“I have the right to pose questions to you because this issue is related to terrorism and turmoil because of the plot to topple the government and constitutional monarchy. If there were no statements [by Rainsy], things would not have come to a head like this,” he said.
CP spokesman Thach Setha told The Post that his party’s position is to respect the monarchy.
“We respect the Cambodian Constitution, which is our founding law that we all live under. We must not violate the law or any institution that is protected by the law,” he said.
Setha said he did not see Hun Sen’s warning as a threat and was instead happy that the prime minister is open-minded about having a discussion on this topic.
“This is a good thing. In democracy, we need such discussions, speaking directly to each other on the matter to find the right and wrong of it. We will happily explain to the public as per the prime minister’s request, and we will announce our party’s position soon. We will issue a clear official statement in writing very soon,” he said.
Setha stressed that his party has a permit to function from the Ministry of Interior and it has a clear command structure that does not receive orders from anyone outside the party.
Kin Phea, director of the International Relations Institute at the Royal Academy of Cambodia, said that if the CP has no links with any convicted person, Rainsy included, then the party should stay strong and defend its innocence and clear itself of any suspicion.
He said that should the CP leaders leave and join other parties, the issue Hun Sen is concerned about will still not end unless they really do distance themselves from Rainsy.
“If they still have connections with any convict who is banned by law, their new party they would form or join will still face the same problems, as stated in the law on political parties,” Phea said.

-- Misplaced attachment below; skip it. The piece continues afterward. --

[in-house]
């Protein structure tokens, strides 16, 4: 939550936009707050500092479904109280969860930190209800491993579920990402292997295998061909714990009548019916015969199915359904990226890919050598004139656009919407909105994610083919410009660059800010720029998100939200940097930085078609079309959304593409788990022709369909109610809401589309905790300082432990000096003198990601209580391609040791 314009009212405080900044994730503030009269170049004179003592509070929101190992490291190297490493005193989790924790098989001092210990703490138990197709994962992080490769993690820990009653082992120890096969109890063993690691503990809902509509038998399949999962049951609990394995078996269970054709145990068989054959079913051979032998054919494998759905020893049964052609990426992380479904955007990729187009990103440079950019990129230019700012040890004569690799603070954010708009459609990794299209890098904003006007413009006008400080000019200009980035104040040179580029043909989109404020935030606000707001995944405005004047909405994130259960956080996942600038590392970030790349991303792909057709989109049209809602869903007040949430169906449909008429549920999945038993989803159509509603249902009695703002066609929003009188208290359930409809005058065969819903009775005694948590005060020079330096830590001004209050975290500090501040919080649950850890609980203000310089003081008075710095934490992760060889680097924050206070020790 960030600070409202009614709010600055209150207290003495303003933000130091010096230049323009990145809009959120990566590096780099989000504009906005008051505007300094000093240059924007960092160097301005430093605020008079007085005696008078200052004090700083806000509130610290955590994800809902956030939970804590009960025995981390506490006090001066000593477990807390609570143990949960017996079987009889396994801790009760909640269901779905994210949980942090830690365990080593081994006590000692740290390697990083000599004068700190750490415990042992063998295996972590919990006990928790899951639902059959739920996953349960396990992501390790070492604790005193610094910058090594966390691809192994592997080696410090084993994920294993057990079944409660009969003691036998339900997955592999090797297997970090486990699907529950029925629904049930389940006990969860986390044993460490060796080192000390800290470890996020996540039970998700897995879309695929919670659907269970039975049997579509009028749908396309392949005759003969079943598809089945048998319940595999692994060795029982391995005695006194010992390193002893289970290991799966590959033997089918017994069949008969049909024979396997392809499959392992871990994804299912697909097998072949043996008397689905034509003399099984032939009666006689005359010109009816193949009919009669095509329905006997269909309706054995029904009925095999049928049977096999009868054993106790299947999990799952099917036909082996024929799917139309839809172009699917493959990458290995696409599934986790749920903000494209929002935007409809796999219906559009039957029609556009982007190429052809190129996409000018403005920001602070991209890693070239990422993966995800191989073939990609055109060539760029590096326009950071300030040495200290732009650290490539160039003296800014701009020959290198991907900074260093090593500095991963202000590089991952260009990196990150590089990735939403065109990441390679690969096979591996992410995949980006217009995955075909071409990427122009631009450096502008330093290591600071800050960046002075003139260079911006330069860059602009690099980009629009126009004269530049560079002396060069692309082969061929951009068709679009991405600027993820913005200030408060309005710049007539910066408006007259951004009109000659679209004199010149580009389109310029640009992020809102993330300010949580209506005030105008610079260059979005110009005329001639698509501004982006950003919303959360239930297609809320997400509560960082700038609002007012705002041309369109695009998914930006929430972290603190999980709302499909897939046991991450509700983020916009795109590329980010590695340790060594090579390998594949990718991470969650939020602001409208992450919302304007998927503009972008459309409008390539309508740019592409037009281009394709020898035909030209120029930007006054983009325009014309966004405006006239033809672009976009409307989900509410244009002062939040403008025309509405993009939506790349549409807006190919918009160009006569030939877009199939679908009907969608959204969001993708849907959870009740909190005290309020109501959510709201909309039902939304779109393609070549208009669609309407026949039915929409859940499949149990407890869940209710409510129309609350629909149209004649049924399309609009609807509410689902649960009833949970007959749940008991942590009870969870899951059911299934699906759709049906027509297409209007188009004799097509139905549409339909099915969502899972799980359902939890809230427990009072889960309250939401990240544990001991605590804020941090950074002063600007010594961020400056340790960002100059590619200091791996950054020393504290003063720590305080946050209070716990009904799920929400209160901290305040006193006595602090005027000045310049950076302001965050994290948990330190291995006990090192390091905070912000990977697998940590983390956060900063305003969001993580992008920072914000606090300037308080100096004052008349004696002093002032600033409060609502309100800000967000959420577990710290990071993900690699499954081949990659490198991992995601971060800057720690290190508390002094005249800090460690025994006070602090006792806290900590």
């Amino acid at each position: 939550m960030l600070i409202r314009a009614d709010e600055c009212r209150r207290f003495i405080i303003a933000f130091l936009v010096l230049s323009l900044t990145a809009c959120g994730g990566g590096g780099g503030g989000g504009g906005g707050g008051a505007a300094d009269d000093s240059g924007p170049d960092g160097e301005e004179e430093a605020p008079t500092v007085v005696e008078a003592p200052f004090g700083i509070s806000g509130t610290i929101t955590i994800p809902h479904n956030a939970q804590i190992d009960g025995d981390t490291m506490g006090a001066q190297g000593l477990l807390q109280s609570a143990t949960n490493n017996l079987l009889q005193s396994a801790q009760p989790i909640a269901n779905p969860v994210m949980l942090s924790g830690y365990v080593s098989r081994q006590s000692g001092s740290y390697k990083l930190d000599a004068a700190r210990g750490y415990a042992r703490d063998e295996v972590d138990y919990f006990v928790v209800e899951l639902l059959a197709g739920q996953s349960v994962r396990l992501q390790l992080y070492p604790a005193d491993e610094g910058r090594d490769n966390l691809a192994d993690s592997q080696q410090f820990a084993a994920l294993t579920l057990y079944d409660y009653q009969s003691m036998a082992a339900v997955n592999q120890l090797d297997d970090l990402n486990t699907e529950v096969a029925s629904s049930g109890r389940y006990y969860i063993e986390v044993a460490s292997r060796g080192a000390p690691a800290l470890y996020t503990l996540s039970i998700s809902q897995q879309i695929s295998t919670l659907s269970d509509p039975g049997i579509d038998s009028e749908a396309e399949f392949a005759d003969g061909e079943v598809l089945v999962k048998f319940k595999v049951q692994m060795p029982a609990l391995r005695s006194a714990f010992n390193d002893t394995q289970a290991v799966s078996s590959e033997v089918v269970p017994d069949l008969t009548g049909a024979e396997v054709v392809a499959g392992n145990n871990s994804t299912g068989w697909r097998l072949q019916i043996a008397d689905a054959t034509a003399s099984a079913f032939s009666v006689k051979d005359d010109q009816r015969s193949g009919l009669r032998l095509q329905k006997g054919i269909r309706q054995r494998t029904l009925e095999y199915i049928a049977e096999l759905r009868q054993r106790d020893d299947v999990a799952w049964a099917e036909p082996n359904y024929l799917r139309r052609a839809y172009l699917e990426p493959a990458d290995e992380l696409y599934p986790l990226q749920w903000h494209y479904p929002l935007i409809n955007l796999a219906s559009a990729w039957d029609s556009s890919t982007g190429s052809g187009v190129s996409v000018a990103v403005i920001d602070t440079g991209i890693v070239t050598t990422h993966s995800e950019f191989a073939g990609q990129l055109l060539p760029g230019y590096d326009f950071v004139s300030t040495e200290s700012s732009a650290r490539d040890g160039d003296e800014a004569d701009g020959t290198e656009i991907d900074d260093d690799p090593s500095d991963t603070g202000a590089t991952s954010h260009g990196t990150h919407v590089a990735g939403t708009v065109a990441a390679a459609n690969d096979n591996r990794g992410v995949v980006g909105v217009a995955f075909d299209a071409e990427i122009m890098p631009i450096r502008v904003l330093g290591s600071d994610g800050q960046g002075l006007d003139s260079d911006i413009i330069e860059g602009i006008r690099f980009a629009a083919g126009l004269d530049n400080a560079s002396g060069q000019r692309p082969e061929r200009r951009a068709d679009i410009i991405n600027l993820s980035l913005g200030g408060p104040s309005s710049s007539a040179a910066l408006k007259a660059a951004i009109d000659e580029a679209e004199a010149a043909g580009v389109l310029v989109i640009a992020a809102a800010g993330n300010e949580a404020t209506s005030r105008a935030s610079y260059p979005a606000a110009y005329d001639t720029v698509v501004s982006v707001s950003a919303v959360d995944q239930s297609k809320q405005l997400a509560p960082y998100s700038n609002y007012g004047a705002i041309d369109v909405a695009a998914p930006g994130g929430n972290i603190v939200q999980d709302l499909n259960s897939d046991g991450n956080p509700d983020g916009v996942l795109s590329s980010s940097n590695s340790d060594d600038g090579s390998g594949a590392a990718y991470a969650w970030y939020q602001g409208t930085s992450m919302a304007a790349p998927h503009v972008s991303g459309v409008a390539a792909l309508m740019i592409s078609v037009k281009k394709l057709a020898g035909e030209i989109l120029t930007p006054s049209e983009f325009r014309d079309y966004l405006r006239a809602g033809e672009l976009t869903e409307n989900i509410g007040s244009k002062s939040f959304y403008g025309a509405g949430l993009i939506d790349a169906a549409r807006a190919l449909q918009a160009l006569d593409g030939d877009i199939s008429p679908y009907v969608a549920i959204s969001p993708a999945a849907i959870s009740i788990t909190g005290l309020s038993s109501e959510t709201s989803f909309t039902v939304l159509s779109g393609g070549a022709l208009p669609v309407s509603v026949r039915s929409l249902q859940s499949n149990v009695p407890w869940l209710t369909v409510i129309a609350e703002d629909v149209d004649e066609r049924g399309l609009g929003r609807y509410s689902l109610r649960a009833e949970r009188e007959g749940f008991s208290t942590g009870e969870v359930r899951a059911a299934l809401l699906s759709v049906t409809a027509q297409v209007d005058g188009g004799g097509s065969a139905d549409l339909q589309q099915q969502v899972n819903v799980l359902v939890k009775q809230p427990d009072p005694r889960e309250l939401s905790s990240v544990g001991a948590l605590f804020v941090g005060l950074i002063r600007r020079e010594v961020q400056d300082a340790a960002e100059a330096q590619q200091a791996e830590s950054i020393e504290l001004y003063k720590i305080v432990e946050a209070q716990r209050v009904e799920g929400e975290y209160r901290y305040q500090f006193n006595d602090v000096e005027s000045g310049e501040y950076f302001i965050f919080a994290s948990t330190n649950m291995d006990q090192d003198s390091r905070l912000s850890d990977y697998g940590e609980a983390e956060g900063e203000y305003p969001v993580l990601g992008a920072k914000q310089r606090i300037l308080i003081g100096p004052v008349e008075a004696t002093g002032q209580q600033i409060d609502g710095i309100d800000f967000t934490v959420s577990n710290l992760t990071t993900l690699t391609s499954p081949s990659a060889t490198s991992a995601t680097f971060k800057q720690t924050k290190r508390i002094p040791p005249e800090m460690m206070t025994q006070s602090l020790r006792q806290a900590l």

Meanwhile, Minister of Justice Koeut Rith has issued an order to the prosecutor’s office of the Phnom Penh Municipal Court for them to take urgent and serious legal measures against Rainsy for insulting the King.
In a letter dated October 25 and addressed to municipal court prosecutor Chreung Khmao, Koeut Rith said: “Sam Rainsy’s words in a video clip – which went viral on social media – are a serious insult affecting the dignity and reputation of the King, who is highly revered by people across the country.”
Citing Article 29 of the Criminal Procedures, he said the justice minister can file a complaint with the prosecutors at a lower court or the Court of Appeal to inform them of crimes that he has knowledge of. The minister can also issue an order in writing which will be included in the case as the basis for the investigation of the charge.
Koeut Rith said Rainsy has violated Article 7 of the Constitution, which states that the King shall be “inviolable” and insulting the King is a lese-majeste as detailed in Article 437 of the Criminal Code, which stipulates a prison term of one to five years and a fine of up to 10 million riel ($2,500).
This is not the first time that Rainsy has been in legal jeopardy for insulting the King. In 2019, he was sentenced to four years on the same charge and later on in 2020 he was charged once again for another imprudent statement.